You want to know why, even before a scamster like Harshad Mehta takes his final bow, a Ketan Parekh takes his place on the stage? The answer lies is the complete complicity of the authorities concerned — since they don’t ever get punished, they’re in a position, almost at will, to encourage another Harshad to come up from time to time. Take this newspaper’s expose a few days ago on how the infamous stockbroker-turned-dotconner Home Trade Limited got the all-OK from the Bombay Stock Exchange (BSE) just days before his bubble burst, and you’ll see what I mean. Or take the completely cavalier investigation into the Rs 300 crore of funds diversion by the Tayal Group — also exposed in this newspaper yesterday — and you’ll see what I mean.
The Home Trade story first. Sanjay Agarwal’s Home Trade was denied a listing on the BSE in 1999, after which it got listed on the relatively minor Pune Stock Exchange. While it did well here, and managed to rig its Rs 2-share to highs of Rs 173 last year despite having no real turnover or profits, this wasn’t good enough. For it to hit the big time, it needed a BSE listing, and it applied for one last year. The matter came up before the BSE’s Listing Committee where the sole representative of ordinary investors violently opposed it. He pointed out that the BSE Listing Department’s own research showed just how big a fraud Home Trade was.
The research department note, for instance, showed how almost all the firm’s turnover came merely trading in the shares of its own group companies, and selling them to other group companies at artificially-high prices. In one case, for instance, Home Trade sold the shares of its group firm Ways India to EDTV (which in turn is Home Trade’s founder) at Rs 19.75 a share. Two-thirds of these were then bought back by Home Trade at Rs 10 each, and then sold to un-named ‘strategic investors’ for Rs 300 each!
Similarly, the investors’ rep pointed out that during the period when Home Trade’s stock really went up in the first half of last year, almost all the trading of its shares on the Pune exchange was between the same set of brokers — a clear sign that the scrip was being rigged with fake trading being done to push up the price.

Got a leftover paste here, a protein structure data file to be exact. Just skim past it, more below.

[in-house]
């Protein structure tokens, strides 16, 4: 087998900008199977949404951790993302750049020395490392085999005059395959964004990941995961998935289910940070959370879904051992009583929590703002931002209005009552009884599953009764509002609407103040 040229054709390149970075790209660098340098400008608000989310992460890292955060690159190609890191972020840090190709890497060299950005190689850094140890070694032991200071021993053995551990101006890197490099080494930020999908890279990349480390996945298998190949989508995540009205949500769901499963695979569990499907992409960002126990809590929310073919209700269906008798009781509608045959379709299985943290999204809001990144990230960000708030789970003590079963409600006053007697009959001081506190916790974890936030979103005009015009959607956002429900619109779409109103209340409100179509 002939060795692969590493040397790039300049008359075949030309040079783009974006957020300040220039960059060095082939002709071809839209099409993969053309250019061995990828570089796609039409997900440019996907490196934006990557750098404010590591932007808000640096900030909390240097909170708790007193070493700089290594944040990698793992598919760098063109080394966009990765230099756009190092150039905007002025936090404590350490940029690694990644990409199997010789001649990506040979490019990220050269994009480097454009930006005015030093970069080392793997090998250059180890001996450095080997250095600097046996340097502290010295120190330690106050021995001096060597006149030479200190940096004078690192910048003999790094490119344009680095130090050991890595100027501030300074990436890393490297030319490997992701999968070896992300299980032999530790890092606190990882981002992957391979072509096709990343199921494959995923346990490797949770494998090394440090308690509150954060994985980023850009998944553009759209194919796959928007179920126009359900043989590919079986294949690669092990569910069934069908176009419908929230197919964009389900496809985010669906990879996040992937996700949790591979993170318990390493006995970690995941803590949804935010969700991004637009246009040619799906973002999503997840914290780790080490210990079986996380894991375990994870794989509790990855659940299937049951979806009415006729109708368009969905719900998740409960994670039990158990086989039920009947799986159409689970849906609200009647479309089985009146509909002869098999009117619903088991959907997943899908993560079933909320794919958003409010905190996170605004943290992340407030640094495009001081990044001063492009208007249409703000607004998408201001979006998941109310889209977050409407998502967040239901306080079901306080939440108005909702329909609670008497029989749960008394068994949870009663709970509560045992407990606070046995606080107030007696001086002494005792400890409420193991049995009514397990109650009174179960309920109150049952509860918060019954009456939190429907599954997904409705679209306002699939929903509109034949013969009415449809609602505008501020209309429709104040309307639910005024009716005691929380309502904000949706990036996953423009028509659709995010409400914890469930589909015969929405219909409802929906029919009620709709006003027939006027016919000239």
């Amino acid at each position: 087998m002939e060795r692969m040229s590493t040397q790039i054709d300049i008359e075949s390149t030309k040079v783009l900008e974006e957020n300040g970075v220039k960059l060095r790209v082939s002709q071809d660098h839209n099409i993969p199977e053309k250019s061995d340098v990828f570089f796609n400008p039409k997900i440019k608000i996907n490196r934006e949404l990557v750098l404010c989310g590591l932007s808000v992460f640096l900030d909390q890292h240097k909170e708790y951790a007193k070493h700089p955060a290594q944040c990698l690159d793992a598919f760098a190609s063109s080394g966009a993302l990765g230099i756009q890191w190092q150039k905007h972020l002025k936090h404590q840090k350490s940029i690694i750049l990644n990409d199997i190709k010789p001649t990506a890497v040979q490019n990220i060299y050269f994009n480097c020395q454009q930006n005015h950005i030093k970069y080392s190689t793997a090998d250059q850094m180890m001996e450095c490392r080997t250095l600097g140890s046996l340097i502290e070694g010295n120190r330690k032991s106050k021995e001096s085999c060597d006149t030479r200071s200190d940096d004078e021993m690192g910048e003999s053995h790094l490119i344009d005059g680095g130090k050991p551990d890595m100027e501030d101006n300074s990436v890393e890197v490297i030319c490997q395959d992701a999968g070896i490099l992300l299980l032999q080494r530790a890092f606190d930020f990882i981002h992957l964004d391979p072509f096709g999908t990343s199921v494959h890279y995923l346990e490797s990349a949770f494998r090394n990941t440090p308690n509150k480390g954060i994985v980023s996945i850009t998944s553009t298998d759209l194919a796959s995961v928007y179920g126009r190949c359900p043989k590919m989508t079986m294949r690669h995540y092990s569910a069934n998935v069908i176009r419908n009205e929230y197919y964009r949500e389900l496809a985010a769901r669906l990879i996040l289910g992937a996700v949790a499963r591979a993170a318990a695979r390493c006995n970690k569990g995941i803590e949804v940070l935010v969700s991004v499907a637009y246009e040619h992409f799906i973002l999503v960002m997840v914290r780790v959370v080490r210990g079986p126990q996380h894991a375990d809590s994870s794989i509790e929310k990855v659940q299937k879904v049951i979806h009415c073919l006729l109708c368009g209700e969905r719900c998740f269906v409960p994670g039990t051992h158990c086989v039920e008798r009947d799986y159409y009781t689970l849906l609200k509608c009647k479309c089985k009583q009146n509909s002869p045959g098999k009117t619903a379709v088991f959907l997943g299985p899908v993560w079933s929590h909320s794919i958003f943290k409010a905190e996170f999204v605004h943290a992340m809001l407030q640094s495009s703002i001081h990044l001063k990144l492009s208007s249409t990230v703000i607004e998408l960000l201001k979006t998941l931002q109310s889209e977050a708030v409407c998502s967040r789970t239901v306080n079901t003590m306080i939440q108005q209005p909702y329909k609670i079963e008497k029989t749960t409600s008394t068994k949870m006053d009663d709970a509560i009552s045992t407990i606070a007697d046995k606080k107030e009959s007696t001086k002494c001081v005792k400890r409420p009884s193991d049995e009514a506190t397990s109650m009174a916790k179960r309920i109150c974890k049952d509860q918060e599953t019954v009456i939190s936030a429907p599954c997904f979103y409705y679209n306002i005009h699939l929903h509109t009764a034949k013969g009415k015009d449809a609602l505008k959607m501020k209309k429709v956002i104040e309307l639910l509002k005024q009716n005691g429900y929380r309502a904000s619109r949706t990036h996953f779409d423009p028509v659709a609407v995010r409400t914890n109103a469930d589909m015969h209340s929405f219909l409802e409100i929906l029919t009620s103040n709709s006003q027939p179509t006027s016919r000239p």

All this was brought to the notice of the Listing Committee headed by Justice D.R. Dhanuka, but the committee just steamrolled ahead. When the protests continued, the matter was resolved by referring the Home Trade issue to the BSE’s Governing Board, also headed by the same Justice Dhanuka. And, on April 19, the BSE board cleared the listing. Can you believe it? Lakhs of investors have burnt their fingers investing in dud companies, merely by assuming that since the firms were listed on the country’s stock exchanges, someone must have investigated them. Well, here’s a case of it being clearly pointed out, with back-up documents, that the company is dubious, and the premier stock exchange’s board still brazenly rushes in to back the company’s claims.
Or take the case of the Pravin Kumar Tayal group of companies that have been accused of siphoning off Rs 300 crore, and using this money to lend to a series of related companies that then used the funds to buy shares and gain control of the Bank of Rajasthan, so that Tayal could then become its chairman. All these charges were made by the Central Economic Intelligence Bureau (CEIB) which traced the flow of funds in a few cases. These were then handed over the Department of Company Affairs (DCA) for investigation.
The DCA’s inspection reports clearly showed the money had been transferred from group companies to other firms. Now, given the backdrop of the CEIB’s charges, one would think the DCA would have probed a bit further. Where did the money go from Company A after it was given to Company B? Did B in turn lend it to C who, as the CEIB alleged, lent it to Tayal associates and family members who then used this to buy shares of the Bank of Rajasthan? But no, the DCA doesn’t do any of this. It merely says that since the company has lent excessive money to group firms, these can be ‘compounded’ under the law, and so various Tayal firms pay the princely sum of Rs 58,000 as a fine to regularise the matter. Rs 58,000 and they’re home free, with no one investigating into what they did with the Rs 300 crore that clearly flowed out of several group firms.
The Reserve Bank of India, to be fair, did ask the DCA to verify the CEIB charges — after all, you can’t give a man of dubious character the control of a bank. But the DCA did its criminally-cavalier investigation, said there was no problem and closed the matter. So why’s the DCA now admitting there’s a problem and re-opening the matter? Who is to be held responsible for this?
Complicity of those in charge, such as in Home Trade’s BSE listing, is why scams keep happening
No one. There can be a BJP government at the Centre, or there can be a Congress one, or even a khichdi one, it doesn’t matter. The ‘system’ has become independent of the ruling party, and will continue to spawn different mutations of Harshad Mehta from time to time. Let’s learn to live with it.